All of this was covered in the Australian media, as was the call by former Prime Minister Kevin Rudd for the Australian Government to pressure Israel against extending sovereignty, on June 29.
Also reported in Australia were other international criticisms of the plans, such as German Foreign Minister Heiko Maas’ visit to Israel in early June, to warn against extending sovereignty.
Internationally, hundreds of media reports publicised a letter signed by 1,000 European members of parliament opposing the plan.
On the matter of international law, on June 25, the Sydney Morning Herald provided prominent space for Professor Ben Saul from the University of Sydney, a scholar sympathetic to the Palestinian cause, to present his views on the legal aspects of Israel’s proposals. The next day, the same newspaper offered the same space to Professor Gregory Rose from the University of Wollongong to present an alternative case.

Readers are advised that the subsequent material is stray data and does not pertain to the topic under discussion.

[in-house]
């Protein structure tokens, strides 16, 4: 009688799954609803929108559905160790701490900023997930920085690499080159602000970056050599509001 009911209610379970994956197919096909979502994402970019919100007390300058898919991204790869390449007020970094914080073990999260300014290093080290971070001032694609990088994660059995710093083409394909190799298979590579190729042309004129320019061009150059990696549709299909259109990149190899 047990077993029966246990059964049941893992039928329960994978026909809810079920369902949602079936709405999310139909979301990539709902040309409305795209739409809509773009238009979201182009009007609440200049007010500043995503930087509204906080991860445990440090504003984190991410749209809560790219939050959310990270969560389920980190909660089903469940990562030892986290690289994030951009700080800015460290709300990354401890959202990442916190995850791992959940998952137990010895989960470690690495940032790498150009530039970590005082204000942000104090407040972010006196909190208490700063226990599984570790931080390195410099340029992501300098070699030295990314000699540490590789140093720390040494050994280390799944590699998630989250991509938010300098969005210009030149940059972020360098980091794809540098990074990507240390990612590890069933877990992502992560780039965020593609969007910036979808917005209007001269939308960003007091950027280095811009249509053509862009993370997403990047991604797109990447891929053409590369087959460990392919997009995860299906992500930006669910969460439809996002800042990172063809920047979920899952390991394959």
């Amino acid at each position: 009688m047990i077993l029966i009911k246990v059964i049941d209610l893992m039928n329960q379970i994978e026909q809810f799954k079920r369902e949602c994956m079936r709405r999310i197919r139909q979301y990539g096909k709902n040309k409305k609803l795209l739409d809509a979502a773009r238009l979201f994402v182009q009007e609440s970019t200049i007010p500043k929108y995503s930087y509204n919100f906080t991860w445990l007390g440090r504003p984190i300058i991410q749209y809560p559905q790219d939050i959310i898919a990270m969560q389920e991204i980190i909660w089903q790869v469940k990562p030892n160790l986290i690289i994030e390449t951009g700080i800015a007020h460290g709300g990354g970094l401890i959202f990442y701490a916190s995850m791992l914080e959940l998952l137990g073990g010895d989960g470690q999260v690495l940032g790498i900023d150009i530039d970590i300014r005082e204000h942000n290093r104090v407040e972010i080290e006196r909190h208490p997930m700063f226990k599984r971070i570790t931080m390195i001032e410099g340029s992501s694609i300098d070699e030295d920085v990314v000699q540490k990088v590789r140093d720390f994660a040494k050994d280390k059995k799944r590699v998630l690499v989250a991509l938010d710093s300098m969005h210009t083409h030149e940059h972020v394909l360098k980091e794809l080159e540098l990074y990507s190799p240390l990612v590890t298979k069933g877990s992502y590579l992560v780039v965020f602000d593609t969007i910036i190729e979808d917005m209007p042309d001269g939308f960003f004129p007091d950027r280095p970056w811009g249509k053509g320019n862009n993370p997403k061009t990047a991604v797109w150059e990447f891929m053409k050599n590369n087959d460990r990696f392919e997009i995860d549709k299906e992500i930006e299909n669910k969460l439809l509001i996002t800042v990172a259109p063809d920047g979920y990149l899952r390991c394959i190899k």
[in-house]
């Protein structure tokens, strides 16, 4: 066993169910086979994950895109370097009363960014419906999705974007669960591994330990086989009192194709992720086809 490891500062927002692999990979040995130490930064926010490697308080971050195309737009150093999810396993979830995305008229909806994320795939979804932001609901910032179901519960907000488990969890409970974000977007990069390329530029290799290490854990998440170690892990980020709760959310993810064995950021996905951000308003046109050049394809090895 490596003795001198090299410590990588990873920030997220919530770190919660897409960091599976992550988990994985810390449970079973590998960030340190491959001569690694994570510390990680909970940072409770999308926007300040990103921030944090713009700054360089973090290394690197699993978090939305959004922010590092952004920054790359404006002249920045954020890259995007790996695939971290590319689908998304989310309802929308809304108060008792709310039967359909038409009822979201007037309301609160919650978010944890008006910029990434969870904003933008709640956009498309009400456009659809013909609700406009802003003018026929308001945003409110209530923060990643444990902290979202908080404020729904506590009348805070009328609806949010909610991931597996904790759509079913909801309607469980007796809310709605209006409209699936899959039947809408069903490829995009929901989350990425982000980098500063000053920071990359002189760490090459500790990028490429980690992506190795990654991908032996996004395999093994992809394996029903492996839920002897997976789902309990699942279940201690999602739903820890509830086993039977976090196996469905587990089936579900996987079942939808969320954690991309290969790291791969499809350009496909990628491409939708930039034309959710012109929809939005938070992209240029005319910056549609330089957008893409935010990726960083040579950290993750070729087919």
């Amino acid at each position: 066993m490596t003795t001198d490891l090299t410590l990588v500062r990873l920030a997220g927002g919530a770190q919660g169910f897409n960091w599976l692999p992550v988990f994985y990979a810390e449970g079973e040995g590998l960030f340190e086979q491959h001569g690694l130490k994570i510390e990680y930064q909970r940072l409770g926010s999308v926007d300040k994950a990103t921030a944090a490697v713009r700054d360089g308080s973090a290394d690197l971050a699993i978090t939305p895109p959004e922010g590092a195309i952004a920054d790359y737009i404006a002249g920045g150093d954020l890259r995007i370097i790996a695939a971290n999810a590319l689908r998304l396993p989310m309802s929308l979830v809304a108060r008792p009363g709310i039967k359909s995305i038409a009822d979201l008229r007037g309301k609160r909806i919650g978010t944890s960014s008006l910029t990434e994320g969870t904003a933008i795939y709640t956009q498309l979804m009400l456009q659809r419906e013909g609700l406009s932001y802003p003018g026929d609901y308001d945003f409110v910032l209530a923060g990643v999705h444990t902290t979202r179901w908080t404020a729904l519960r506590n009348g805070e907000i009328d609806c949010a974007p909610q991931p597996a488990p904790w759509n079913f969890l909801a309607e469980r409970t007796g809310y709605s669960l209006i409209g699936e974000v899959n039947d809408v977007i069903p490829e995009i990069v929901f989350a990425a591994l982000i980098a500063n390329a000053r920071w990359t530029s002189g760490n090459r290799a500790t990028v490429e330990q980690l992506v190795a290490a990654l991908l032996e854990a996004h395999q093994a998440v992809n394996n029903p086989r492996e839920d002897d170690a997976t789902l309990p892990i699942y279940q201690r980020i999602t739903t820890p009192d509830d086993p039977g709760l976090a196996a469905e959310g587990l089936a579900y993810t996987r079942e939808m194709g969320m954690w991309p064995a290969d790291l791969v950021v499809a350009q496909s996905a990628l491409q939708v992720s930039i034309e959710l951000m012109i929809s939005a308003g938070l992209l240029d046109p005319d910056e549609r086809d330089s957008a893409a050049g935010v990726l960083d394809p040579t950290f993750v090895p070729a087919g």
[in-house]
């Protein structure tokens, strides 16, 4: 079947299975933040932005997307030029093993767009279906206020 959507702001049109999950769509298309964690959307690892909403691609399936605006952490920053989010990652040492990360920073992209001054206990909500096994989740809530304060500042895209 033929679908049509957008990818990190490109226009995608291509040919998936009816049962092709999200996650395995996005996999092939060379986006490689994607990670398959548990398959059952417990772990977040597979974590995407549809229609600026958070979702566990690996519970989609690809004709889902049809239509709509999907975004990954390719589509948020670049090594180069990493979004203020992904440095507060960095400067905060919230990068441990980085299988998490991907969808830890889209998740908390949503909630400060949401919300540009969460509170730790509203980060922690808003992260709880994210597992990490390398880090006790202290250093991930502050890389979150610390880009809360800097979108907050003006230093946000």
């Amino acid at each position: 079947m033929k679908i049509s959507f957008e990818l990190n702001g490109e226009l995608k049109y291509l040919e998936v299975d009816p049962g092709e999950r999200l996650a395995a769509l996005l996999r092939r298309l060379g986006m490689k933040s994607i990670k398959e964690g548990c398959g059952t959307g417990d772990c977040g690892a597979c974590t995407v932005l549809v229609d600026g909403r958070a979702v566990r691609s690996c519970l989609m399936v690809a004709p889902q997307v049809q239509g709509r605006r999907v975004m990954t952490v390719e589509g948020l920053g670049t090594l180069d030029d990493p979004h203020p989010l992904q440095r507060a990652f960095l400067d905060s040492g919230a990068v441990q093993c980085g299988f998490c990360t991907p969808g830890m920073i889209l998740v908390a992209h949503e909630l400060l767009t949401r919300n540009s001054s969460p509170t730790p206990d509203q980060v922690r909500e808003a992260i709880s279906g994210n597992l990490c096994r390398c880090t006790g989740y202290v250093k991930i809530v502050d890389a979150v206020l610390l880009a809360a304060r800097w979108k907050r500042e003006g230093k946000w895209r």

ABC Online’s Religion and Ethics page ran a lengthy piece from Palestinian policy adviser Dr. Samah Sabawi on the same topic on July 6. On the radio show and podcast of the same name, presenter Andrew West interviewed the University of Sydney’s Dr. Eyal Mayroz on June 10, who strongly called on the Australian Government to condemn the plan.
ABC TV’s “The World” host Bev O’Connor interviewed New Israel Fund executive director Liam Getreu (June 24) who criticised the plan, telling the program he believed the Israeli proposal undermines a future two-state solution “at almost every level”.